And yet, that reassuring hand during the biopsy taught me something else: that there is more to compassion than a reassuring smile, more than just an offer of help. Care involves trying to understand what the other person is going through, and guiding them thoughtfully and kindly along the way. We can probably never really know the pain of another, but we can let them know we are trying.

If that is what Phenomenology offers, then by any other name, it would smell as sweet…

Who’s afraid of the Deodand?

Sometimes Philosophy hides in plain sight; interesting questions emerge, unbidden, when you least expect them. A few months ago I was waiting in a line to order a coffee in a poorly-lit shop, when the woman behind bumped into me as she struggled to read the menu posted on the wall over the counter.

“They don’t make it easy in here, do they?” she grumbled in a token apology.

I turned and smiled; I’d been having the same difficulty. “I should have brought a flashlight,” I added, trying to make light of it.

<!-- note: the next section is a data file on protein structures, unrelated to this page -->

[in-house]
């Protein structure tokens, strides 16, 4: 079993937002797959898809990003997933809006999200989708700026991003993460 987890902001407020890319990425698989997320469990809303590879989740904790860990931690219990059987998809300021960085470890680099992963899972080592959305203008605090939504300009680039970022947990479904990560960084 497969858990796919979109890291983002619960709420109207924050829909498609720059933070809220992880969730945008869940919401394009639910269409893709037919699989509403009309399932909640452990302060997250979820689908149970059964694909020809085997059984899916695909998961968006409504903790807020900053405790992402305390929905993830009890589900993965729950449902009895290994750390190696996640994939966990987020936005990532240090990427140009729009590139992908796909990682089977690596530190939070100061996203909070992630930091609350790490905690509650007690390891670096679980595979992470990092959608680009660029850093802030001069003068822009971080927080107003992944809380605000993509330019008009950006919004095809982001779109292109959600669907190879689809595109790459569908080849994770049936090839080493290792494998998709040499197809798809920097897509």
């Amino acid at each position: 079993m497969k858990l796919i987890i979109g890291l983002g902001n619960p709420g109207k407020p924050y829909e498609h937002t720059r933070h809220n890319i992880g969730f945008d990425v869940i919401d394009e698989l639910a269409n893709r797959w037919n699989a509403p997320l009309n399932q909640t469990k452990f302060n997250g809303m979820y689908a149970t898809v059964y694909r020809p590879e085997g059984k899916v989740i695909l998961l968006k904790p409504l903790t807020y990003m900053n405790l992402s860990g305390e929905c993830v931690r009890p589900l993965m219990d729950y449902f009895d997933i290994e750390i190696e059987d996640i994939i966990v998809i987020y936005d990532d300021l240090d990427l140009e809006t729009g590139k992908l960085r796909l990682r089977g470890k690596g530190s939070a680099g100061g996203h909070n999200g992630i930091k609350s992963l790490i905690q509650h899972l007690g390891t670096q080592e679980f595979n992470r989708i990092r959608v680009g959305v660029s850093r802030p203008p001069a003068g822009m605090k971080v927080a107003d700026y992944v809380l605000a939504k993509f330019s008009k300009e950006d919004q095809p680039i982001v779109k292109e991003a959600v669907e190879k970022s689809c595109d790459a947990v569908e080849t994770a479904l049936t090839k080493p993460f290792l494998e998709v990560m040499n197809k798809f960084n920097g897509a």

“Photons should be free,” she mumbled. “It’s not like we should have to carry them with us to get a coffee…” She looked at me with a mischievous grin creeping across her shadowed face. “I mean they don’t have to pay by the pound for them like bananas, or anything…”

I chuckled. “Photons have mass…? I didn’t realize they were Catholic.” It was a silly thing to say, I suppose, but it just popped out.

She actually laughed out loud at that point. “That’s very clever…” she said, and despite the dim light, I could feel her examining me with more interest.